Zaha Hadid’s Opus building in Dubai: The iconic building by the world-renowned architect has an eight-storey hole in the middle of it

Zaha Hadid Opus, Dubai

It’s been four years since Zaha Hadid, one of the world’s most famous architects, passed away on 31 March 2016. But her presence continues to linger, and you’ll feel it deeply as you gaze at Opus, Dubai’s newest architectural marvel

They don’t call her the “Queen of the Curve” for nothing. One of the late Zaha Hadid’s original designs has been slated to open this year (though there’s a possibility of it getting delayed due to the virus outbreak). Opening date aside, you’ll notice that it comes complete with a large – and, yes, curvaceous – hole punched straight through its centre.

Dubbed the Opus, the 20-story, mixed-use building will be first and only of Hadid’s in Dubai. It promises 5,202sqm of office space, 12 restaurants and a hotel, which will be operated by luxury travel company ME by Melià. The Opus will be its first outpost in Dubai.

The Opus’s impressive exterior is likely to keep cameras clicking. The empty space – or “central void,” as Zaha Hadid Architects calls it – was inspired by an ice cube melting beneath the summer sun. The void’s curved, wobbly lines stand in striking contrast to the rest of the structure’s square angles. It’s not hard to imagine tourists snapping selfies in front of the structure’s mirrored glass.

To achieve this negative space, Zaha Hadid Architects began with two towers. As development continued, these two entities fused together to create one cube. Rather than fill in all of the blank space, the firm installed a four-storey atrium on the ground level, and an asymmetric, three-storey bridge about 70m off the ground. Crunch the numbers and you’re left with an eight-storey oblivion in between.

Zaha Hadid Architects also took the liberty of designing the building’s interiors, most notably that of the new ME by Melià offering. The 100-room hotel will include four penthouse residences, private balconies in each room and bespoke furniture and design reminiscent of the Opus’s sculptural façade. The reception will be located on the ground floor, in the atrium that joins together the two towers. Look up through the glass ceiling, what you’re looking at is the void.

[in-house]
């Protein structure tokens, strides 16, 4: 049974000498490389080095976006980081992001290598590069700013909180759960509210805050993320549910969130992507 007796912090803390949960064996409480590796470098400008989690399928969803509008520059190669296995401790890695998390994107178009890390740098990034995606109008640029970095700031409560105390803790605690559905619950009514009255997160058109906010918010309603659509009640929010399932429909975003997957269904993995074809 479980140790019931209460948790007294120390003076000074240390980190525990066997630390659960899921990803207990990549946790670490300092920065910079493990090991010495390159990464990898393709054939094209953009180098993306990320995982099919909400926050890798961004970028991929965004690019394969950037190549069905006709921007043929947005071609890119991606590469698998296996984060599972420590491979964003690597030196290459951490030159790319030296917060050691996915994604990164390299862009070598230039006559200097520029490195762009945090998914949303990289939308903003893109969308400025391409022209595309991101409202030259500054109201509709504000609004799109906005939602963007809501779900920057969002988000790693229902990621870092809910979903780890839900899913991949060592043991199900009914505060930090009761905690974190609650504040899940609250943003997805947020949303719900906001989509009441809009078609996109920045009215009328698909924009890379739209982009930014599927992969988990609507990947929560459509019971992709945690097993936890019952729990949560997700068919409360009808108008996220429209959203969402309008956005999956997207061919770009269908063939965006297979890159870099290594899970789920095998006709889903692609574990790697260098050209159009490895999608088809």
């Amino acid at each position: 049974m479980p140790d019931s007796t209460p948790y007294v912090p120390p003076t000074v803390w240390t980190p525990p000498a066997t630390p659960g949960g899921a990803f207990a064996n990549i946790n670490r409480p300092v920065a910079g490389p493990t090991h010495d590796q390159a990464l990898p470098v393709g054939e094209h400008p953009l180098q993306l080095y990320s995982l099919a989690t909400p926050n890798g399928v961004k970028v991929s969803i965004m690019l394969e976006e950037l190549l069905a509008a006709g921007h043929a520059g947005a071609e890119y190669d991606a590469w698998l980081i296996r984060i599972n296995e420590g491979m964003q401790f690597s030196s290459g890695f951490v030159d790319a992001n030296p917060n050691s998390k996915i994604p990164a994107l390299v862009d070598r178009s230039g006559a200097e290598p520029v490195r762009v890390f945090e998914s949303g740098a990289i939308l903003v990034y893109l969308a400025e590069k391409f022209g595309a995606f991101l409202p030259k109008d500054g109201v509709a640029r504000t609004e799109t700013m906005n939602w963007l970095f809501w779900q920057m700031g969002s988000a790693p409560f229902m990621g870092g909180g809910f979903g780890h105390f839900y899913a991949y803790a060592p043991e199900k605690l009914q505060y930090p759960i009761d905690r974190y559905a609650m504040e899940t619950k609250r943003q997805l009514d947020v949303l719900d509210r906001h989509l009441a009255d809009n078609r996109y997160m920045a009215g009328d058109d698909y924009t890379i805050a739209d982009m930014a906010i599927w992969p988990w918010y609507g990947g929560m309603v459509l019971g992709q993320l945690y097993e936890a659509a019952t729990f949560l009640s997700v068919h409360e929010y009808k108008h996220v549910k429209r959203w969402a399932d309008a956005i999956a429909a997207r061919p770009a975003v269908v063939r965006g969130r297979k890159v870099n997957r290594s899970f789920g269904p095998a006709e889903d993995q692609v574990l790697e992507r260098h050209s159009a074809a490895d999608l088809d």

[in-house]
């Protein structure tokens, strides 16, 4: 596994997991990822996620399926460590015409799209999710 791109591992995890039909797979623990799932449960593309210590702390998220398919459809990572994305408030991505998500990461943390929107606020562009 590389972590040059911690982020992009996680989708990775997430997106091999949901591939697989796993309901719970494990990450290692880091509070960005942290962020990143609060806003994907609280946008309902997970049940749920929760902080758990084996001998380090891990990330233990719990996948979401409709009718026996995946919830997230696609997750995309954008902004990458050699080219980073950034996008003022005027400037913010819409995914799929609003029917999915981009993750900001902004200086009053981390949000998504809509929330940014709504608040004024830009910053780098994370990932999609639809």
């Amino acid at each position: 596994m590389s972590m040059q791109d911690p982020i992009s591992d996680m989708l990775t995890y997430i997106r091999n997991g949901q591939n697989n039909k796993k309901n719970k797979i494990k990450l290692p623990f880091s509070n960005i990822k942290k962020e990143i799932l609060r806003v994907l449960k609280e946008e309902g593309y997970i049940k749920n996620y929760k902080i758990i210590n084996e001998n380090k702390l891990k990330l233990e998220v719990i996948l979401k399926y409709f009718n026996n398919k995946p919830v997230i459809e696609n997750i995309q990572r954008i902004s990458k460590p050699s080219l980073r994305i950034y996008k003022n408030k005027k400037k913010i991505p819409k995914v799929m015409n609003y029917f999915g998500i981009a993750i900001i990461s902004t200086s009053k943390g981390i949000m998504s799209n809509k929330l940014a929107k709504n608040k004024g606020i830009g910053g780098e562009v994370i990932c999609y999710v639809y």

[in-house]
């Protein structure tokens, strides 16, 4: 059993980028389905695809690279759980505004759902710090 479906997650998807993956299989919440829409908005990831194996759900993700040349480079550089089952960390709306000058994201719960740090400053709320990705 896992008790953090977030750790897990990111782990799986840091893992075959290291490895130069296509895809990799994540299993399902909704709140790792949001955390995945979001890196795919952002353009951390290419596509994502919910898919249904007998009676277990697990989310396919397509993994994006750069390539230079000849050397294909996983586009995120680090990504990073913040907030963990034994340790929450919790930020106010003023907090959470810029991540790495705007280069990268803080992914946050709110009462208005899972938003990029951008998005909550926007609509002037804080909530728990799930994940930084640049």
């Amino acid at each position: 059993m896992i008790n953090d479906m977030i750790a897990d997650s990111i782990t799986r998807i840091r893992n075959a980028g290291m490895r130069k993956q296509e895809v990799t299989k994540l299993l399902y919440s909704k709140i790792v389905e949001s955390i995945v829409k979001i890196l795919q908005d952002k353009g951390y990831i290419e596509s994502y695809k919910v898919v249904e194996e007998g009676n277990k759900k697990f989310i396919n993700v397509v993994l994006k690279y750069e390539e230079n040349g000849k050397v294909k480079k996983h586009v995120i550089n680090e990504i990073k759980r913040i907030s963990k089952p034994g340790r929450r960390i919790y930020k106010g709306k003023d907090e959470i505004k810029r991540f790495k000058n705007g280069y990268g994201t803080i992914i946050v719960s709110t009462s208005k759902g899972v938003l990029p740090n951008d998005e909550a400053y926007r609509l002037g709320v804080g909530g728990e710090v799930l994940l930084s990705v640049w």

Glass spheres hang from the ceiling at reception, which are meant to replace chandeliers, but double up as stunning artwork. Zaha Hadid Architects will install a special piece, The Crest, in the courtyard. Designed by Hadid herself, the structure circles a pool, with steps leading into the water and an asymmetrical bridge crossing over.

“We envisaged a piece that would emerge from the fountain at the centre of the pool,” Hadid told Wallpaper magazine. “The metallic surface will reflect the sky on one side and the rippling water on the underside.”

Make sure and check out the glossy tower’s interior at night. Lights flood the void and give the building a sense of bustling life – one that can be spotted from miles away. Naturally, it’s a marvel up close and personal as well, where visitors and guests can enjoy exterior views from the Opus’s chiseled out center.

All photography by Lauren Ghinitoiu

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